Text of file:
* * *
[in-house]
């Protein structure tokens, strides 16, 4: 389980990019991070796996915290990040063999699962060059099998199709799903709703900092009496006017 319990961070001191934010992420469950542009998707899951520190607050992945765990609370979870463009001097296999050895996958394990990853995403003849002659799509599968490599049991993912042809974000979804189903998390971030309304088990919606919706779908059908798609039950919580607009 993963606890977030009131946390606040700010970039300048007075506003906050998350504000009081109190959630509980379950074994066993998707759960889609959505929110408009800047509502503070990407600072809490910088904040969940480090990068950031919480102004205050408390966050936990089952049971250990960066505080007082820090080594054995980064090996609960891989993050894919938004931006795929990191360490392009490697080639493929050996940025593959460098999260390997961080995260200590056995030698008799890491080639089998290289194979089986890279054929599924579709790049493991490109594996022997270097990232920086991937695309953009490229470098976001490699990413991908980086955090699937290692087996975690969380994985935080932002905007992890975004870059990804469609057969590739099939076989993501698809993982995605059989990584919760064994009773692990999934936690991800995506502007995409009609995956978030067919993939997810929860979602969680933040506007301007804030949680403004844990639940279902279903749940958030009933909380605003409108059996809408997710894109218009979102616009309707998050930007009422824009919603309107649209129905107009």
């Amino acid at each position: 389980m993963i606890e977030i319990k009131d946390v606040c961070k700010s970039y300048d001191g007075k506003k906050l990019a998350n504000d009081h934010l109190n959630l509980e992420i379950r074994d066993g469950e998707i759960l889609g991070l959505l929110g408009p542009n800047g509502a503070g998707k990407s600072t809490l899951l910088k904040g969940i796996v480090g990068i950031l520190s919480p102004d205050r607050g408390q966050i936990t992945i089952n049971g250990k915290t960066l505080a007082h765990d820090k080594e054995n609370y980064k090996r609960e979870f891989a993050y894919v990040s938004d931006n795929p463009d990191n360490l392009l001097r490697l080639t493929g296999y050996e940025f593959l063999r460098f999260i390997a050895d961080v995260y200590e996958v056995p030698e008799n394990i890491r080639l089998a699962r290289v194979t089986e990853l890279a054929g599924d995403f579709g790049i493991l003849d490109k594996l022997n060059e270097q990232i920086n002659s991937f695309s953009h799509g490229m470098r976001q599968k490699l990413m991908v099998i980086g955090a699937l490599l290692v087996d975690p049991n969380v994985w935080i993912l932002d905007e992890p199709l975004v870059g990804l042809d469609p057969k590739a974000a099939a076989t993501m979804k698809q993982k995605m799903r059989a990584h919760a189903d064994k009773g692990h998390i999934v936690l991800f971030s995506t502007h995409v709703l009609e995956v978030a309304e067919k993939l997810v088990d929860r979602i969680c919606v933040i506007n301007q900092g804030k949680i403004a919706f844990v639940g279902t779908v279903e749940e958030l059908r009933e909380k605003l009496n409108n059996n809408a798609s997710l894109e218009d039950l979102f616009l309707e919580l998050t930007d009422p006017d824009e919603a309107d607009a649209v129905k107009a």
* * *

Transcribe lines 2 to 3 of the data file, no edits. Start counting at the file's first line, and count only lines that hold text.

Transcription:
């Protein structure tokens, strides 16, 4: 389980990019991070796996915290990040063999699962060059099998199709799903709703900092009496006017 319990961070001191934010992420469950542009998707899951520190607050992945765990609370979870463009001097296999050895996958394990990853995403003849002659799509599968490599049991993912042809974000979804189903998390971030309304088990919606919706779908059908798609039950919580607009 993963606890977030009131946390606040700010970039300048007075506003906050998350504000009081109190959630509980379950074994066993998707759960889609959505929110408009800047509502503070990407600072809490910088904040969940480090990068950031919480102004205050408390966050936990089952049971250990960066505080007082820090080594054995980064090996609960891989993050894919938004931006795929990191360490392009490697080639493929050996940025593959460098999260390997961080995260200590056995030698008799890491080639089998290289194979089986890279054929599924579709790049493991490109594996022997270097990232920086991937695309953009490229470098976001490699990413991908980086955090699937290692087996975690969380994985935080932002905007992890975004870059990804469609057969590739099939076989993501698809993982995605059989990584919760064994009773692990999934936690991800995506502007995409009609995956978030067919993939997810929860979602969680933040506007301007804030949680403004844990639940279902279903749940958030009933909380605003409108059996809408997710894109218009979102616009309707998050930007009422824009919603309107649209129905107009």
């Amino acid at each position: 389980m993963i606890e977030i319990k009131d946390v606040c961070k700010s970039y300048d001191g007075k506003k906050l990019a998350n504000d009081h934010l109190n959630l509980e992420i379950r074994d066993g469950e998707i759960l889609g991070l959505l929110g408009p542009n800047g509502a503070g998707k990407s600072t809490l899951l910088k904040g969940i796996v480090g990068i950031l520190s919480p102004d205050r607050g408390q966050i936990t992945i089952n049971g250990k915290t960066l505080a007082h765990d820090k080594e054995n609370y980064k090996r609960e979870f891989a993050y894919v990040s938004d931006n795929p463009d990191n360490l392009l001097r490697l080639t493929g296999y050996e940025f593959l063999r460098f999260i390997a050895d961080v995260y200590e996958v056995p030698e008799n394990i890491r080639l089998a699962r290289v194979t089986e990853l890279a054929g599924d995403f579709g790049i493991l003849d490109k594996l022997n060059e270097q990232i920086n002659s991937f695309s953009h799509g490229m470098r976001q599968k490699l990413m991908v099998i980086g955090a699937l490599l290692v087996d975690p049991n969380v994985w935080i993912l932002d905007e992890p199709l975004v870059g990804l042809d469609p057969k590739a974000a099939a076989t993501m979804k698809q993982k995605m799903r059989a990584h919760a189903d064994k009773g692990h998390i999934v936690l991800f971030s995506t502007h995409v709703l009609e995956v978030a309304e067919k993939l997810v088990d929860r979602i969680c919606v933040i506007n301007q900092g804030k949680i403004a919706f844990v639940g279902t779908v279903e749940e958030l059908r009933e909380k605003l009496n409108n059996n809408a798609s997710l894109e218009d039950l979102f616009l309707e919580l998050t930007d009422p006017d824009e919603a309107d607009a649209v129905k107009a």